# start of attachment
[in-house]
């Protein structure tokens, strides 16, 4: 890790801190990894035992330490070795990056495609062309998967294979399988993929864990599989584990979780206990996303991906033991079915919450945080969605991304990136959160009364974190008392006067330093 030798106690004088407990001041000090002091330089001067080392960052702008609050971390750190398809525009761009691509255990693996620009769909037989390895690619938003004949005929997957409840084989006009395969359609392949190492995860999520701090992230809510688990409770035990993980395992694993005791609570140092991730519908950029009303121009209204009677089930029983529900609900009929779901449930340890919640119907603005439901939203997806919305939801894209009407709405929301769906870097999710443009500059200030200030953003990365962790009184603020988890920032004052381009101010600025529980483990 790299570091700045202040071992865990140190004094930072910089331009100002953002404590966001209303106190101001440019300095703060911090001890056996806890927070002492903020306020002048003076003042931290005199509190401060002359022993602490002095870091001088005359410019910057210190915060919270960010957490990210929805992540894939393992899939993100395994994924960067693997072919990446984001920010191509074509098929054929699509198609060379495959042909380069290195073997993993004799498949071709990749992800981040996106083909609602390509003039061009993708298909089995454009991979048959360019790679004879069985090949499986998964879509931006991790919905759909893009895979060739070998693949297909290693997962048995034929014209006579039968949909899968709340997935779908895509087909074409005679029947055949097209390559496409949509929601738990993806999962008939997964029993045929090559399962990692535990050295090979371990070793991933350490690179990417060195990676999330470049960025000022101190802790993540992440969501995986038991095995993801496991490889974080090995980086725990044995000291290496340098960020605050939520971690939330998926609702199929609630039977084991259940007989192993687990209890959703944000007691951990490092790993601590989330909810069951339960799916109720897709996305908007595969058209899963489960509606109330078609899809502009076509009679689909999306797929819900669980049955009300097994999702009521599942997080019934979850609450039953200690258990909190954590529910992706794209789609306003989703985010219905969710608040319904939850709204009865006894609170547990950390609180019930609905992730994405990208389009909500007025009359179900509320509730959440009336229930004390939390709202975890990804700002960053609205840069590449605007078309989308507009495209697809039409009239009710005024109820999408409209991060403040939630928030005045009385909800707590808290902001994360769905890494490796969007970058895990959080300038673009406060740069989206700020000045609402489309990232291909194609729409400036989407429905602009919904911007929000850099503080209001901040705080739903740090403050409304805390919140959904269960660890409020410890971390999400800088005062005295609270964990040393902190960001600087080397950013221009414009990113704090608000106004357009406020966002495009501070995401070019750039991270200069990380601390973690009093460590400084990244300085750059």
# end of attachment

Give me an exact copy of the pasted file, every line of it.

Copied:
[in-house]
């Protein structure tokens, strides 16, 4: 890790801190990894035992330490070795990056495609062309998967294979399988993929864990599989584990979780206990996303991906033991079915919450945080969605991304990136959160009364974190008392006067330093 030798106690004088407990001041000090002091330089001067080392960052702008609050971390750190398809525009761009691509255990693996620009769909037989390895690619938003004949005929997957409840084989006009395969359609392949190492995860999520701090992230809510688990409770035990993980395992694993005791609570140092991730519908950029009303121009209204009677089930029983529900609900009929779901449930340890919640119907603005439901939203997806919305939801894209009407709405929301769906870097999710443009500059200030200030953003990365962790009184603020988890920032004052381009101010600025529980483990 790299570091700045202040071992865990140190004094930072910089331009100002953002404590966001209303106190101001440019300095703060911090001890056996806890927070002492903020306020002048003076003042931290005199509190401060002359022993602490002095870091001088005359410019910057210190915060919270960010957490990210929805992540894939393992899939993100395994994924960067693997072919990446984001920010191509074509098929054929699509198609060379495959042909380069290195073997993993004799498949071709990749992800981040996106083909609602390509003039061009993708298909089995454009991979048959360019790679004879069985090949499986998964879509931006991790919905759909893009895979060739070998693949297909290693997962048995034929014209006579039968949909899968709340997935779908895509087909074409005679029947055949097209390559496409949509929601738990993806999962008939997964029993045929090559399962990692535990050295090979371990070793991933350490690179990417060195990676999330470049960025000022101190802790993540992440969501995986038991095995993801496991490889974080090995980086725990044995000291290496340098960020605050939520971690939330998926609702199929609630039977084991259940007989192993687990209890959703944000007691951990490092790993601590989330909810069951339960799916109720897709996305908007595969058209899963489960509606109330078609899809502009076509009679689909999306797929819900669980049955009300097994999702009521599942997080019934979850609450039953200690258990909190954590529910992706794209789609306003989703985010219905969710608040319904939850709204009865006894609170547990950390609180019930609905992730994405990208389009909500007025009359179900509320509730959440009336229930004390939390709202975890990804700002960053609205840069590449605007078309989308507009495209697809039409009239009710005024109820999408409209991060403040939630928030005045009385909800707590808290902001994360769905890494490796969007970058895990959080300038673009406060740069989206700020000045609402489309990232291909194609729409400036989407429905602009919904911007929000850099503080209001901040705080739903740090403050409304805390919140959904269960660890409020410890971390999400800088005062005295609270964990040393902190960001600087080397950013221009414009990113704090608000106004357009406020966002495009501070995401070019750039991270200069990380601390973690009093460590400084990244300085750059």